'Remain' campaigners had warned house prices could fall if Britain left the European Union as a result of Thursday's referendum.
"We have seen a significant slowdown in the volume of transactions in the run up to the referendum and it's likely that will continue," said Andy Pyle, UK head of real estate at KPMG.
Big variations across regions and different property assets are expected.
"At its simplest, Brexit impacts commercial real estate if it reduces GDP growth, impacting long-term employment growth and future demand for office space," said analysts at UBS in a note.
KPMG said it would expect companies' appetite to enter new property leases and increase their liabilities would diminish, particularly if Britain's departure from the EU weakens London's financial district.
"Given the potential for banks to need to transfer business undertaken in London into the euro zone, we could see a particular decline in London's dominant position as Europe's leading financial and business centre, which would impact real estate demand in the City in particular."
Analysts at UBS agreed that the London office market looked particularly vulnerable because of its exposure to financial tenants. They calculated that British Land has the highest exposure to financial tenants of those stocks it covers.
The FTSE 350 Real Estate index, which had risen 8 percent in 2015, was down 15 percent on Friday. Shares in British Land plunged by nearly 20 percent while Land Securities was down around 17 percent.
Marino Valensise, head of multi asset & income at Baring Asset Management, said his firm had been cutting its exposure to UK property assets as well as British shares in general ahead of the vote and was considering reducing it further.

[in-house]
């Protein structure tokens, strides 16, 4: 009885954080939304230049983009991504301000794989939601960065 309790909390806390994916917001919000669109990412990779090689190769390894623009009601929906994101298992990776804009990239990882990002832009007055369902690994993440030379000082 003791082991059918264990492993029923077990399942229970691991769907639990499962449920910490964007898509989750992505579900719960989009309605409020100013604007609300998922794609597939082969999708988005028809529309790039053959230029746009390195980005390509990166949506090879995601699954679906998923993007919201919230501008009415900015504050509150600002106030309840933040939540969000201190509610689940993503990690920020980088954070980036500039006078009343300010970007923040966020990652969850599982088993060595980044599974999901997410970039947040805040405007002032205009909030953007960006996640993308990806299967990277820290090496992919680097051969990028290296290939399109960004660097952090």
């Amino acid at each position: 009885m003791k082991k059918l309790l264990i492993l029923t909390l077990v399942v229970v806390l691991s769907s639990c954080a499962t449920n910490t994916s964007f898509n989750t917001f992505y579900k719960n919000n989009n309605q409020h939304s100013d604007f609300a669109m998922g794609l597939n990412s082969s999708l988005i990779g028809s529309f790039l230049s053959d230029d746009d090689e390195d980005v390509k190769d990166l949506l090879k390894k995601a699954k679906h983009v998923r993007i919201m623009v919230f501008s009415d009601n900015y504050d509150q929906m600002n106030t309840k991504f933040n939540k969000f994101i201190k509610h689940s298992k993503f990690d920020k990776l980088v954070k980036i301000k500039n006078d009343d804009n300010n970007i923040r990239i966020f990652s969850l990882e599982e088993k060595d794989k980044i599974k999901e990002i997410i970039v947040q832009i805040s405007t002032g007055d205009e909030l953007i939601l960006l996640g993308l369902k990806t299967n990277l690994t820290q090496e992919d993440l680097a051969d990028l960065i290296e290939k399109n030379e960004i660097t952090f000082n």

UBS said property stocks could yet fall another 10-20 percent.
Among housebuilders, Bovis Homes and Bellway fell 24 percent, while Redrow was down 19 percent.
Peter Andrew, deputy chairman of the Home Builders' Federation, said though it was too early to understand the implications of Brexit, there remains an acute housing shortage in Britain, which could provide a buffer.
That view was echoed by David Thomas, chief executive of Barratt Developments.
"There is a structural under-supply of quality homes in the UK, and we have a clear strategy to address this, supported by a strong balance sheet to execute our growth plans," he said.
Some estate agents said, for the time being, rental accommodation in the residential market may be favoured.
"We expect the domestic buyers to remain subdued, perhaps opting for rental accommodation, but we do we expect more interest and volumes from overseas buyers," said Charles Curran, principal, Maskells Estate Agents, pointing to the weakness in sterling attracting overseas buyers.
Real estate investment adviser London Central Portfolio (LCP), which specialises in prime central London property, said it had already received interest from Asian and Middle Eastern investors.
(Writing by Elaine Hardcastle; Editing by Adrian Croft)